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HHS Feminism Club gains strong support

The HHS Feminism Club held its first meeting last Wednesday, with 28 students attending. This is the club’s second year at the school. Submitted photo

Hastings High School students Marisa Schommer and Hannah Hornbuckle are self-proclaimed feminists. They don’t hate men, they don’t burn bras or hold protests in the street. They simply believe in equality for all genders.

But around the school, they noticed that many people didn’t understand what it really means to be a feminist. They encountered people who claimed to be anti-feminist because they associated feminism with the negative, extremist behavior that tends to attract media attention. They heard sexist or misogynistic comments. And they decided they were going to do something about it.

Last year, Hornbuckle, a junior this year, and Schommer, a senior, launched the Feminism Club. They asked English teacher and Raiders Digest adviser Kari Jaeger to serve as the new club’s adviser and submitted a proposal letter to the school’s administration.

The club works to raise awareness about women’s rights issues locally and internationally. Its goal is to help people take a stand, speak up about what they believe in and stay educated about injustices around the world.

It started with just a handful of students, but it’s quickly gained traction. At this year’s first meeting, held last Wednesday, the group had 28 students in attendance, and Hornbuckle and Schommer knew of more who had expressed interest.

The response is great, Schommer said. To her, it means that she and Hornbuckle weren’t the only students who noticed there was a need for more education and awareness about what it means to be a feminist and how to respond to situations where gender equality – or inequality – is a factor.

When it started, however, there were some students who were upset and expressed concern that the club would encourage hate. But that couldn’t be farther from the truth, according to its members.

One of the main goals of the club is to redefine the word feminism, Jaeger said. They do that by having discussions about current events and issues, providing steps the group can use to help solve problems, listening to speakers and watching films that address gender equality.

Oftentimes, people say things that are offensive out of ignorance rather than malice, Hornbuckle said. They don’t necessarily know what they’re saying is offensive. Club members talk about how to respond to those situations, and how to determine the best course to take in addressing negative speech or behavior.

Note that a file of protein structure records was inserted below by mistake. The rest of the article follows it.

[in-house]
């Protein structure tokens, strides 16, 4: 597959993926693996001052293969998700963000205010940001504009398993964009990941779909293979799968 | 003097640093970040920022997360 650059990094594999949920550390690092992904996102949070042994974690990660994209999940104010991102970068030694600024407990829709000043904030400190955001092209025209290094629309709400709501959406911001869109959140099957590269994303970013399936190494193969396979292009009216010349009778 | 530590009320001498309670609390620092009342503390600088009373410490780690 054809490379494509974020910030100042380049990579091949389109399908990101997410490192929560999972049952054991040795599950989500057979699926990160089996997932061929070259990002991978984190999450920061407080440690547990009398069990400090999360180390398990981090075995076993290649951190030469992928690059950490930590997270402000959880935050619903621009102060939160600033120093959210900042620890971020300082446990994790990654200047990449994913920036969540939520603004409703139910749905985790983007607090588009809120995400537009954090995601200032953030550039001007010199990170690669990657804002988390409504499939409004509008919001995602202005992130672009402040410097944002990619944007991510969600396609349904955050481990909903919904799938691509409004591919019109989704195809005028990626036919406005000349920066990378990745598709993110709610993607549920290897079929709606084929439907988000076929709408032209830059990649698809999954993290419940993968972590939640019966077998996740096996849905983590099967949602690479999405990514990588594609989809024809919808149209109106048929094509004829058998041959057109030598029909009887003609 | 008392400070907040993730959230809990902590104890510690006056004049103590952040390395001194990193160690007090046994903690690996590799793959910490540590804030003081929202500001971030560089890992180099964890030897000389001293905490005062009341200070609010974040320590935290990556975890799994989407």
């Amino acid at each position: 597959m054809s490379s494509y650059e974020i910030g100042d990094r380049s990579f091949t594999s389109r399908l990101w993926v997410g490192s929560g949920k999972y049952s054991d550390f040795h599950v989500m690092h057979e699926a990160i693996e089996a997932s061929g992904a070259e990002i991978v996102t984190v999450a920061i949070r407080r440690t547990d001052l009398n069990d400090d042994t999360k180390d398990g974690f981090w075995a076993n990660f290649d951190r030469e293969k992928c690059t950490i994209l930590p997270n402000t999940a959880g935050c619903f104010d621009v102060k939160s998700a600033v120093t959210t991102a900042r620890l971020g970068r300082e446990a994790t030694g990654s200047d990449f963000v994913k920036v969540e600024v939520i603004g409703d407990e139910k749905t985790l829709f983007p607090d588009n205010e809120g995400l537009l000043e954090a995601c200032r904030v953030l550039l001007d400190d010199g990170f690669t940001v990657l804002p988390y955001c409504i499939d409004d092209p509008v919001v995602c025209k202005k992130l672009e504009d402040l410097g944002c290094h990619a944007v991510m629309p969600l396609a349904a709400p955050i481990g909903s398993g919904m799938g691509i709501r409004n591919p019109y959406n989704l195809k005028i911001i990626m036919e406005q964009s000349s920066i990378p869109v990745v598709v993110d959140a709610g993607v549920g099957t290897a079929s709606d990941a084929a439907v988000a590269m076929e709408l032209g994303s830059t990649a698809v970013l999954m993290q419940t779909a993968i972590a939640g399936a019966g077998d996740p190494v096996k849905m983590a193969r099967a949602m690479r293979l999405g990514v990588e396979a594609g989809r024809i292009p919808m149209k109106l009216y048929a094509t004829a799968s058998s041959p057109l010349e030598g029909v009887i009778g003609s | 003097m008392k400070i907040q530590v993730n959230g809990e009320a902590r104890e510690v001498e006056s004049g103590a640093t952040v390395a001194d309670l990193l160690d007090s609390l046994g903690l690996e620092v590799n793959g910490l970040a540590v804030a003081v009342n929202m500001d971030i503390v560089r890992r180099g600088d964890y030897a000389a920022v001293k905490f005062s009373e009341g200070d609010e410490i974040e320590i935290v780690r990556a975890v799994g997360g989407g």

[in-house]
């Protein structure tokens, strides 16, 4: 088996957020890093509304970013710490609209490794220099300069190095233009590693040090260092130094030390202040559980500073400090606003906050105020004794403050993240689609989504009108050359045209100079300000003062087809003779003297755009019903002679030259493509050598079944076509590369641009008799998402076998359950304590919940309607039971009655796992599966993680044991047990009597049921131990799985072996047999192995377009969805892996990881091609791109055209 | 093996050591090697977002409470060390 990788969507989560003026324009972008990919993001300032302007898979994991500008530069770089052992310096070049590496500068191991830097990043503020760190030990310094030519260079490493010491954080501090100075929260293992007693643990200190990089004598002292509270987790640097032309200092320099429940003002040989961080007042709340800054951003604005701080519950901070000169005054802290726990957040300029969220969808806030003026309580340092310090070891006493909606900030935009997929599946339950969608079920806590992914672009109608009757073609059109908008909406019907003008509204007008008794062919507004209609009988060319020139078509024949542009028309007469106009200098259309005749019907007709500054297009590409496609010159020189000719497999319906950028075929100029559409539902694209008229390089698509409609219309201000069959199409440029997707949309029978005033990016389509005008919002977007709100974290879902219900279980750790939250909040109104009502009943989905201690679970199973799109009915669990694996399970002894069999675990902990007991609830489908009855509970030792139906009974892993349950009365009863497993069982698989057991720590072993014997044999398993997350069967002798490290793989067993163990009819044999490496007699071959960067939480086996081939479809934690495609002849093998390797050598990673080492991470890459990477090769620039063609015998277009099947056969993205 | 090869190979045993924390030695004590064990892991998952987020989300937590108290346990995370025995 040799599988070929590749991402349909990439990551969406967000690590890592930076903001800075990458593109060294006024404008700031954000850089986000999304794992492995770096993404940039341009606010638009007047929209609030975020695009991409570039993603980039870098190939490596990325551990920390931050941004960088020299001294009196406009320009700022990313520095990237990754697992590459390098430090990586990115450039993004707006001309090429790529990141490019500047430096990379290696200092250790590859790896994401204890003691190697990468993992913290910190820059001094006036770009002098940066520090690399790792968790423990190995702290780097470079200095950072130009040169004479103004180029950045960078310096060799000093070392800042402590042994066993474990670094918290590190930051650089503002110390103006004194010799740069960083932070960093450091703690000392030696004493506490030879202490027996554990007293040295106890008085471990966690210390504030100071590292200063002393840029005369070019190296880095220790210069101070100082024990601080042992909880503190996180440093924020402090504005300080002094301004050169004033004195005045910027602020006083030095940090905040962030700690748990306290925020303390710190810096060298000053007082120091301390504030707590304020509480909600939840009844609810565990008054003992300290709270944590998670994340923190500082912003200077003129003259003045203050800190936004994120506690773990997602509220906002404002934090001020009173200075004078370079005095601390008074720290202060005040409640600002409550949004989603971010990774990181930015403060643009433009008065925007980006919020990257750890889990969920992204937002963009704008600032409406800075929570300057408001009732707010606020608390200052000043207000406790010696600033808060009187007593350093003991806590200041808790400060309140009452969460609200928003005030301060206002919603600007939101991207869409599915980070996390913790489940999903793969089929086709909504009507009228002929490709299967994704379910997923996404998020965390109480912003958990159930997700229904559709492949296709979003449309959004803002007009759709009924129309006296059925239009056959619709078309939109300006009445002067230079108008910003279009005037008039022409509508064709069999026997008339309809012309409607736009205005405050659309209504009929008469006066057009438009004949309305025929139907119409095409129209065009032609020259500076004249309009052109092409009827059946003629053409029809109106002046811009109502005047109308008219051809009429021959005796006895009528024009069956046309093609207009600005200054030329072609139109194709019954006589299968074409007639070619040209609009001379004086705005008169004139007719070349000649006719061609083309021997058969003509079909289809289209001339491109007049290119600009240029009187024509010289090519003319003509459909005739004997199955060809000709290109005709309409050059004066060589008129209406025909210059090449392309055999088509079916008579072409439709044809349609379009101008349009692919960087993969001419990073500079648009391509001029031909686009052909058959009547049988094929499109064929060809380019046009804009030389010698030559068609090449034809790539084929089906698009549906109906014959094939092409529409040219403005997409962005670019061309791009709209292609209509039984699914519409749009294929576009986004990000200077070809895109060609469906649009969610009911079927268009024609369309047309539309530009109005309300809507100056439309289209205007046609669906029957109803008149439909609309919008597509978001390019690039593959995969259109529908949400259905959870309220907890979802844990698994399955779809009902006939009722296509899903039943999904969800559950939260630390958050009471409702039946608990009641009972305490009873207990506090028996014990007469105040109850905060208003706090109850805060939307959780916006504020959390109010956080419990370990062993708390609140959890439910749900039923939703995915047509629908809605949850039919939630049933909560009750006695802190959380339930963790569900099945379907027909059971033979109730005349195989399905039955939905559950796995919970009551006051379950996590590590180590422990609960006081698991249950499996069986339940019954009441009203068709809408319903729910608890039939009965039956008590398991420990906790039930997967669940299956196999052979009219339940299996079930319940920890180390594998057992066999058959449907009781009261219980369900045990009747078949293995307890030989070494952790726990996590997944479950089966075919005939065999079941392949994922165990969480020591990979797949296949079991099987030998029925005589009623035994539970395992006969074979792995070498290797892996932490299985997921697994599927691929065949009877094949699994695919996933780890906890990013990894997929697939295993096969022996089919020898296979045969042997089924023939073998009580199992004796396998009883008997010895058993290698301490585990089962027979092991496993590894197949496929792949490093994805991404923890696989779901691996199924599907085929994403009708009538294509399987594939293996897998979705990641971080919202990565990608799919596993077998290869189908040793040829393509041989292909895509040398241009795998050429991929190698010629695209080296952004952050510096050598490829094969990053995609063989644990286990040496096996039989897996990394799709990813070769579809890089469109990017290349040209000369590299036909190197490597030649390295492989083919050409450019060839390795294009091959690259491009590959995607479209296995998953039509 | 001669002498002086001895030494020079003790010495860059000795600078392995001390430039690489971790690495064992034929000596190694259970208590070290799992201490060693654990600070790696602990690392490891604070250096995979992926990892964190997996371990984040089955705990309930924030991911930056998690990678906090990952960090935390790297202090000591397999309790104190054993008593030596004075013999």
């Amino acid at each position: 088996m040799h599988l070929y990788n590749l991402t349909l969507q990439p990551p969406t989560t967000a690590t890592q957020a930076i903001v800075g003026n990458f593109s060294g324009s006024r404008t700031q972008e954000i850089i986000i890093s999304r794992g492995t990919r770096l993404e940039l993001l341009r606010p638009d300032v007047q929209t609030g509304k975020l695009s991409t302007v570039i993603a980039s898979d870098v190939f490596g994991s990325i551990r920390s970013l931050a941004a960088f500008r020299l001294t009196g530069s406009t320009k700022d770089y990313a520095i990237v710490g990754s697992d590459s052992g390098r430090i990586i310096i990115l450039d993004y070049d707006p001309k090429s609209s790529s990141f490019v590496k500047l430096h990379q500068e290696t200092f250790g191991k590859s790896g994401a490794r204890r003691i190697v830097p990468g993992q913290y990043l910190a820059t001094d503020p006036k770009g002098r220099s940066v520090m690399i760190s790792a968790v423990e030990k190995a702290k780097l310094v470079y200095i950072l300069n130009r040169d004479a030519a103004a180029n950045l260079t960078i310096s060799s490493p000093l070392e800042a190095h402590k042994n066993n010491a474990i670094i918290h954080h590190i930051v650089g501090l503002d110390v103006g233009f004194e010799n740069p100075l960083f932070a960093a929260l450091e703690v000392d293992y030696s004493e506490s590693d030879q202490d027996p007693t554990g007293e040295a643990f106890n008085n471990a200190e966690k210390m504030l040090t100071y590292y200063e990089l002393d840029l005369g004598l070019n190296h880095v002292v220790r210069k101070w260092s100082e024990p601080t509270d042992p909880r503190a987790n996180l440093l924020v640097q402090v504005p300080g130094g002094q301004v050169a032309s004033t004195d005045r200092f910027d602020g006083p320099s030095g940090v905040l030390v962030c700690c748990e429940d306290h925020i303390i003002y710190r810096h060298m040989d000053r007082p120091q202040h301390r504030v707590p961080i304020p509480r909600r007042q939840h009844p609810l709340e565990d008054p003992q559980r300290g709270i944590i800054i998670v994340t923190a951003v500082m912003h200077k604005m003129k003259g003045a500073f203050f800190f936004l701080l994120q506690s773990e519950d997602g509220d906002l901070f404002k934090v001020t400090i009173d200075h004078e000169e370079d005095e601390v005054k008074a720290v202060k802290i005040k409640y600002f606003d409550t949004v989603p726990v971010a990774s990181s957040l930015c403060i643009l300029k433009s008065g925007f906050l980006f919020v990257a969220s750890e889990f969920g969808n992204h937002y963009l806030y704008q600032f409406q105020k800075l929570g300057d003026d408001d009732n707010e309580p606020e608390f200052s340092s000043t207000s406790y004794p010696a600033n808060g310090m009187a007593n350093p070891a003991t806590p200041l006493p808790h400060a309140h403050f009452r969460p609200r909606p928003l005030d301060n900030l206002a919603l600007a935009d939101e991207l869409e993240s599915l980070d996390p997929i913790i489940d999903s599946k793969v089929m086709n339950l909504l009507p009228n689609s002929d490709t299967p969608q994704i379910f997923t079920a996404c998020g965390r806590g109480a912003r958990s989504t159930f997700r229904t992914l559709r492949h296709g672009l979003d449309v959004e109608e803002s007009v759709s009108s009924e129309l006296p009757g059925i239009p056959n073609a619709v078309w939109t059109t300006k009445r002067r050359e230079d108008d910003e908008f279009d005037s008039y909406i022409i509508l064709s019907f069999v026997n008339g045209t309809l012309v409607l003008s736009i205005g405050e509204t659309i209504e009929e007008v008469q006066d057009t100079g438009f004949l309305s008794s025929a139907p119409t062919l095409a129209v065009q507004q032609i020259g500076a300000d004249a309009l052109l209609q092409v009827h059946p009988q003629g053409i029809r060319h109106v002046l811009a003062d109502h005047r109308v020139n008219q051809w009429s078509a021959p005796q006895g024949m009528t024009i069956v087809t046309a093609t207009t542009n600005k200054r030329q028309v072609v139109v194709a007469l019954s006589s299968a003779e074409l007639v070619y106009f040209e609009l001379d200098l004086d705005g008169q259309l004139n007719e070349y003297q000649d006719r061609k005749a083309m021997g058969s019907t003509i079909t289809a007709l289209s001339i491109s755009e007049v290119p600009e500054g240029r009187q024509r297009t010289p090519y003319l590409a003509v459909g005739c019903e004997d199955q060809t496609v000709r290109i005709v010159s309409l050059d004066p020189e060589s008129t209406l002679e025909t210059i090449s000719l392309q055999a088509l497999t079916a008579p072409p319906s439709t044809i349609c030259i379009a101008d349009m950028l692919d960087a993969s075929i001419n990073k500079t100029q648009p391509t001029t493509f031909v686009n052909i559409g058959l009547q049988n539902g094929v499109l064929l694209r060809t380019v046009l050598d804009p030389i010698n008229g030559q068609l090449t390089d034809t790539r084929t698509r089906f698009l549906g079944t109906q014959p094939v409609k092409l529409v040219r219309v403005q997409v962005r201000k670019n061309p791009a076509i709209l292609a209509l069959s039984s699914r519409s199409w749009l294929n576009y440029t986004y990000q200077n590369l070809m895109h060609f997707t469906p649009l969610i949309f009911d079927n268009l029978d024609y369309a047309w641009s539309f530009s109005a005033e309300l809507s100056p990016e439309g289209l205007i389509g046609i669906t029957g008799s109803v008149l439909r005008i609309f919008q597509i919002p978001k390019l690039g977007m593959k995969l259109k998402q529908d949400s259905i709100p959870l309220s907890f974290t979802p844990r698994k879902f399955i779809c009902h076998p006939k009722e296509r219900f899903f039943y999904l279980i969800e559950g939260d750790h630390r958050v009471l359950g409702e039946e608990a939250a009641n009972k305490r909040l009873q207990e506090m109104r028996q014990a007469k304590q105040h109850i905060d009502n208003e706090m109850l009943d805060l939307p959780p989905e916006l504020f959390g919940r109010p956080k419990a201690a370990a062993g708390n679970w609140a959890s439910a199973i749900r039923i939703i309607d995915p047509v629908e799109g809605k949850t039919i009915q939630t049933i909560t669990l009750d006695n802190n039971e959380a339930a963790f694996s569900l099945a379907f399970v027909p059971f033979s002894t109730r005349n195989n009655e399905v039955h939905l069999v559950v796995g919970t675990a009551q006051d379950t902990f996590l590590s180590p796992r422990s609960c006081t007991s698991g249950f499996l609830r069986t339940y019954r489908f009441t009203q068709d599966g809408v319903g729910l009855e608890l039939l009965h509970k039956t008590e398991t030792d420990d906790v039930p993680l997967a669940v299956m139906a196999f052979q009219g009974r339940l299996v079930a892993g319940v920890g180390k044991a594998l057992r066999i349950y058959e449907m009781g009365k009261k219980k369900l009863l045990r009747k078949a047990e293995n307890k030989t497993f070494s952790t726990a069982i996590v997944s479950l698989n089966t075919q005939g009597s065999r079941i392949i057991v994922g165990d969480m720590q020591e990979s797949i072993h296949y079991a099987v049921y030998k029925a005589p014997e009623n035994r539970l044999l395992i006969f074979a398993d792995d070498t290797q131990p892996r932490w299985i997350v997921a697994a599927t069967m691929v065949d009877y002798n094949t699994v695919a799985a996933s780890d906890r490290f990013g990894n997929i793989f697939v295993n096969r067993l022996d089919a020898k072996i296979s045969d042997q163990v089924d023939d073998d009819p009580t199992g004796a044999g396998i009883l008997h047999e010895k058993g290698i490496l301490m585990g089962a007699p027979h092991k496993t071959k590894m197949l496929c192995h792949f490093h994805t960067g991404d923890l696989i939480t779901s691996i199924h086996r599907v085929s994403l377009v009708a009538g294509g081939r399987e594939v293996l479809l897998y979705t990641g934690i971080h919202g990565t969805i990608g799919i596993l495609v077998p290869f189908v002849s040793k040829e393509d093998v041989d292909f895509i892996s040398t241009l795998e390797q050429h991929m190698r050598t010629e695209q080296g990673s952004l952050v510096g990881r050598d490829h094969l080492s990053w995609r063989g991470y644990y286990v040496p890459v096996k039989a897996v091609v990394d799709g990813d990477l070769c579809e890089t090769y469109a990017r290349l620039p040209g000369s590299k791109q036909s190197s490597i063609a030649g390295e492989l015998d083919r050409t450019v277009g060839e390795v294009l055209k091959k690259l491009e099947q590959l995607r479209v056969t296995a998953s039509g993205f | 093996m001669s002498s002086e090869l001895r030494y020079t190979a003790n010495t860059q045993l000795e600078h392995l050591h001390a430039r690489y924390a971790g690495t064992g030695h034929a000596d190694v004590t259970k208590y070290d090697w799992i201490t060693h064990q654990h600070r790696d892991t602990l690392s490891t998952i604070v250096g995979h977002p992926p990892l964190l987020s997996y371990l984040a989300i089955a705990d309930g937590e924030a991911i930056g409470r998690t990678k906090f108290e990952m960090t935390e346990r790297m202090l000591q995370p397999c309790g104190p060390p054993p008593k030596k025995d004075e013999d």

Last year, the group heard from AAUW member Laura Leak, who talked about the challenges she encountered as a woman. They heard from former HHS student Jolena Zabel, who has done human rights work in several national and international organizations. The Hastings AAUW also provided a documentary on the American women’s movement.

This year, the group is hosting award-winning poet Sierra DeMulder on Oct. 27. She’ll be speaking to more than 400 HHS students.

The club has also joined Girl Up, a United Nations Foundation campaign that works to change policies and raise funds to help girls in places where it’s hardest to be a girl, according to the organization’s website, girlup.org.

A diverse group

The HHS Feminism Club breaks the negative feminist stereotype in its membership alone.

“We’re very diverse,” Schommer said.

The group has boys and girls from 10th to 12th grade so far, and they have members of all gender and political orientations as well. And while the club does have some overlap with other clubs, its wide diversity sets it apart, Schommer said.

“But we’re all coming together over this issue of equality,” Jaeger said.

And that’s good, because the issues aren’t limited to women.

“So many feminist issues affect everybody,” Jaeger said.

And even more, they’re all respectful of each other’s differences, Hornbuckle added, even when discussions get a little heated. At the end of the day, everyone still gets along. A big part of that is because they all come with an open mind.

“Anyone who’s there is there to listen and learn,” Hornbuckle said.

The club meets about twice a month during the school year.

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